Ingestion of Plastic

Ingestion of plastic by marine organisms is less visible than entanglement. Table 4.2 and Online Supplement 1 show that ingestion of plastic debris has currently been documented for 100 % of marine turtles (7 of 7 species), 59 % of whales (47 of 80), 36 % of seals (12 of 33), and 40 % of seabirds (164 of 406). In comparison to the review by Laist (1997) the number of bird + turtle + mammal species with known ingestion of plastics increased from 143 (33 %) to 233 (44 %). Studies on the ingestion of plastics by fish and invertebrates are largely a recent development. Currently, low proportions of fish and invertebrate species are presented in the tables, but a rapid increase in publications and species numbers are expected in this currently dynamic field of research. Records of plastic ingestion date back to the early days of plastic production in the 1960s. One of the first birds recorded to contain plastic was Leach's storm petrel (Oceanodroma leucorhoa) off New Foundland in 1962 (Rothstein 1973). The first report of a leatherback turtle (Dermochelys coriacea) with plastic dates back to 1968 (Mrosovsky et al. 2009). While the first record of anthropogenic debris in sperm whales (Physeter macrocephalus) was a fish hook found in a stomach in 1895, the first report of ingested plastic in sperm whales dates back to 1979 (de Stephanis et al. 2013). The first fish feeding on plastic was published in 1972 (Carpenter et al. 1972). The ingestion of plastics became a more commonly reported phenomenon from the 1970s onwards (Kenyon and Kridler 1969; Crockett and Reed 1976; Bourne and Imber 1982; Furness 1983; Day et al. 1985). A trend for birds ingesting plastic was probably first noted by Harper and Fowler (1987). Between 1958 and 1959 they found no plastic in prions (Pachyptila spp.) but from then on there was an upward trend in plastic consumption until 1977. A peak of plastic ingestion was detected in 1985 and 1995 in a number of long-term studies (Moser and Lee 1992; Robards et al. 1995; Spear et al. 1995; Mrosovsky et al. 2009; Van Franeker et al. 2011). In contrast to the continuing growth of global plastic use and increase in marine activities, the trend of plastic consumption decreased and stabilized from 2000 onwards approaching the 1980s level (Mrosovsky et al. 2009; Van Franeker et al.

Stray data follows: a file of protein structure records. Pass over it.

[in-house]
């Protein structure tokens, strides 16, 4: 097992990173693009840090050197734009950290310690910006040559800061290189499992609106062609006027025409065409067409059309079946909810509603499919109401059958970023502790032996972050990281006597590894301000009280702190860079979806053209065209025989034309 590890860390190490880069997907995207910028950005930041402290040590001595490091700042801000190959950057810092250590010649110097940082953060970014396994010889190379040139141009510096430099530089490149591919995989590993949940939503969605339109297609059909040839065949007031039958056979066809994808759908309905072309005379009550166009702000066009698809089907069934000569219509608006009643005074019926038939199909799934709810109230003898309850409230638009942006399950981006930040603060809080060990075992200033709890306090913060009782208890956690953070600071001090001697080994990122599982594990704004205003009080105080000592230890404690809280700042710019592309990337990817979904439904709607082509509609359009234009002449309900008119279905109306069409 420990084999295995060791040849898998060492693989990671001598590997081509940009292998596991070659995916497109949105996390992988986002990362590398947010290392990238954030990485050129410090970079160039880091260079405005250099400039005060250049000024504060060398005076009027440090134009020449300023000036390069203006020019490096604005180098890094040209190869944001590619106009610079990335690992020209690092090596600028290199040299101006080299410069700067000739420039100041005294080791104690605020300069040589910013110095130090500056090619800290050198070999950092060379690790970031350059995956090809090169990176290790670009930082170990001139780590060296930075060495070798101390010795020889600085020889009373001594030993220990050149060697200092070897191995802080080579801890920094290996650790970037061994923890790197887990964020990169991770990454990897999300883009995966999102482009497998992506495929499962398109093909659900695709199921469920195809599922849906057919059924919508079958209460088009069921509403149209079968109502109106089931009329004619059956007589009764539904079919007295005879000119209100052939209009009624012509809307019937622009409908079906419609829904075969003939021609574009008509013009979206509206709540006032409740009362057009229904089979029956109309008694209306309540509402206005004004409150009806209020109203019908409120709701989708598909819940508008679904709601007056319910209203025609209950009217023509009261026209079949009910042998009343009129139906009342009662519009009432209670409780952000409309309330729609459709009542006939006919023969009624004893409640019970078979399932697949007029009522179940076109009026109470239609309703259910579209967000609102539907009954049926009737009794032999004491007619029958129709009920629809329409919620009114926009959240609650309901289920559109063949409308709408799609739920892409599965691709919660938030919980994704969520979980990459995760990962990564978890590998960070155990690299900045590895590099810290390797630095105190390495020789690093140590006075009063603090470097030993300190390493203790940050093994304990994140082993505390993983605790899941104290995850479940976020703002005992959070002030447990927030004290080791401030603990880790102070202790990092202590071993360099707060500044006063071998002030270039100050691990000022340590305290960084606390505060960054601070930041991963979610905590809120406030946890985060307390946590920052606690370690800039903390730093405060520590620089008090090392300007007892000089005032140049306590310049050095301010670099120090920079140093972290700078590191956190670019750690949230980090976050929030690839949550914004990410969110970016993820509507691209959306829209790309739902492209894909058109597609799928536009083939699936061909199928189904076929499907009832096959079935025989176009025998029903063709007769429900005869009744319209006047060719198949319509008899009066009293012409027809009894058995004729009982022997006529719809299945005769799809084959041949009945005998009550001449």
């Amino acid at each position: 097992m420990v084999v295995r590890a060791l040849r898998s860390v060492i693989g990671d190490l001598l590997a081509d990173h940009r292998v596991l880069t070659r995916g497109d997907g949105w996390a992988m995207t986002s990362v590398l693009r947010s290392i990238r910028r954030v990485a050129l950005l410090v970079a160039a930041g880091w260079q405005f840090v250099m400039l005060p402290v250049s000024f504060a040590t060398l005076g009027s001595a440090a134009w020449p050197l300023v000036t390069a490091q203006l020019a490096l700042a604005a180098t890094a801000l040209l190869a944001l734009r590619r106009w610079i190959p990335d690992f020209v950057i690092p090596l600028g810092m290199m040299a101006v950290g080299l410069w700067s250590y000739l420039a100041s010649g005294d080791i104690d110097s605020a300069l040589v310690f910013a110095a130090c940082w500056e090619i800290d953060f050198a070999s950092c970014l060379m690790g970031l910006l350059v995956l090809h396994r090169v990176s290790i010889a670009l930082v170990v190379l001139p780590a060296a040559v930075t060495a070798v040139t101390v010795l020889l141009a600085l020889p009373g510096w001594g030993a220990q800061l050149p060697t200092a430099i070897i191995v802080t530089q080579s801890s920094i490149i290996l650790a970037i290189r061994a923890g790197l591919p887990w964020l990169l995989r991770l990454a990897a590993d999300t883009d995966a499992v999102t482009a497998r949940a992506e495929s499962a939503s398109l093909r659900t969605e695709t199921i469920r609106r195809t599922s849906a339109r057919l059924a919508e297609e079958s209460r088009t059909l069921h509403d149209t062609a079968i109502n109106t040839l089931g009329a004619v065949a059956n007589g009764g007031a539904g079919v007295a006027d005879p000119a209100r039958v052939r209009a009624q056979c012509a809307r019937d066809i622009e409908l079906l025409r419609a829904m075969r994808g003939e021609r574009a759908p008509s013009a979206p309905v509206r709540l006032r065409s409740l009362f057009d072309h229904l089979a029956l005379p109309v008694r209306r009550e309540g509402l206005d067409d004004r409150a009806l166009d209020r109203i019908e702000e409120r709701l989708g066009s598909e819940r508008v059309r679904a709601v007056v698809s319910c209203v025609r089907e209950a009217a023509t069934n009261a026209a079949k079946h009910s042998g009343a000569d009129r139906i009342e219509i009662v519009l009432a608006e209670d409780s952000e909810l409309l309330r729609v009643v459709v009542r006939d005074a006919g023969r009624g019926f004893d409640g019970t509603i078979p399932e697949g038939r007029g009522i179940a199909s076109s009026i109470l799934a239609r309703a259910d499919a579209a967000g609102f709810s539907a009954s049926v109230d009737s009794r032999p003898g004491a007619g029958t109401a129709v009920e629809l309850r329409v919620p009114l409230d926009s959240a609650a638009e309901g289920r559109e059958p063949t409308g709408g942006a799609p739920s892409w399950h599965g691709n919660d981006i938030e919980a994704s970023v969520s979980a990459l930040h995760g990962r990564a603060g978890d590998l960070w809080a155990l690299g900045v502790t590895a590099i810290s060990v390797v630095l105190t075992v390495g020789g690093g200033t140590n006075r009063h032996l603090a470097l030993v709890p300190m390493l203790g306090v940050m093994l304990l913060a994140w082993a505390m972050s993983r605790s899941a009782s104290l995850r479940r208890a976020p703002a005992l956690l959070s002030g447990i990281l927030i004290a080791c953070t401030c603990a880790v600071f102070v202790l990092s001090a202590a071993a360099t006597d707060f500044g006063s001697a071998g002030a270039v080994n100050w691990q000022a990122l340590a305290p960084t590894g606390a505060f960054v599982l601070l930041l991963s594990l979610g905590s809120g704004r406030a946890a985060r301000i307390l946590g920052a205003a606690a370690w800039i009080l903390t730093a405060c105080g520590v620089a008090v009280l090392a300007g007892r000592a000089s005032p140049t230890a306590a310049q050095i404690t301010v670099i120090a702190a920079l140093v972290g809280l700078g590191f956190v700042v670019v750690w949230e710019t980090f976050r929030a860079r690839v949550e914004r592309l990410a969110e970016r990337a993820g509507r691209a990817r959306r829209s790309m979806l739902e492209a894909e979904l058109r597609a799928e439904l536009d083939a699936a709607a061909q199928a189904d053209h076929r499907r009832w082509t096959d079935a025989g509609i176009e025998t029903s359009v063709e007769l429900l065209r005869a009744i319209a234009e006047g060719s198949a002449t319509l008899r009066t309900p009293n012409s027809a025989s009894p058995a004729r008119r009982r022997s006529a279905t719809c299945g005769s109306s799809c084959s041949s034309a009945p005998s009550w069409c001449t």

Table 4.2 Number of species with documented records of ingestion of marine debris

Species group

Laist (1997)

This study

Spp. total

Ingestion

Spp. total

Ingestion

(n)

(n)

(%)

(n)

(n)

(%)

Seabirds

312

111

36

406

164

40.4

Anseriformes (marine ducks)

13

1

7.7

Gaviiformes (divers)

5

3

60.0

Sphenisciformes (penguins)

16

1

6

18

5

27.8

Procellariiformes (tubenoses)

99

62

63

141

84

59.6

Podicipediformes (grebes)

19

0

0

23

0

0.0

Pelecaniformes, suliformes, phaethontiformes (pelicans, gannets and boobies, tropicbirds)

51

8

16

67

16

23.9

Charadriiformes (gulls, skuas, terns and auks)

122

40

33

139

55

39.6

Marine mammals

115

26

23

123

62

50.4

Mysticeti (baleen whales)

10

2

20

13

7

53.8

Odontoceti (toothed whales)

65

21

32

65

40

61.5

Phocidae (true seals)

19

1

5

19

4

21.1

Otariidae (eared seals)

14

1

7

13

8

61.5

Sirenia (sea cows, dugongs)

4

1

25

5

3

60.0

Mustelidae (otters)

1

0

0

2

0

0.0

Ursidae (polar bears)

0

0

0

0

0

0.0

Turtles

7

6

86

7

7

100

Sea snakes

62

0

0.0

Fish

33

32,554

92

0.28

Invertebrates

1

159,000

6

0.004

Marine birds, mammals and turtles

434

143

32.9

536

233

43.5

All species

177

331

Comparative summary with the earlier major review by Laist (1997). Individual species and sources are documented in Online Supplement. Observations only concern non-simulated dead or living wild animals found in their natural habitat. We thus exclude experimental studies showing the potential for ingestion by marine species. Between the two reviews, the number of species in the groups considered, differ because of changes in accepted taxonomic status, and selection of which species groups should be considered to be 'marine'. For details see the Online Supplement

2011; Bond et al. 2013). Figure 4.4 illustrates the ingestion of plastic by northern fulmars.

 
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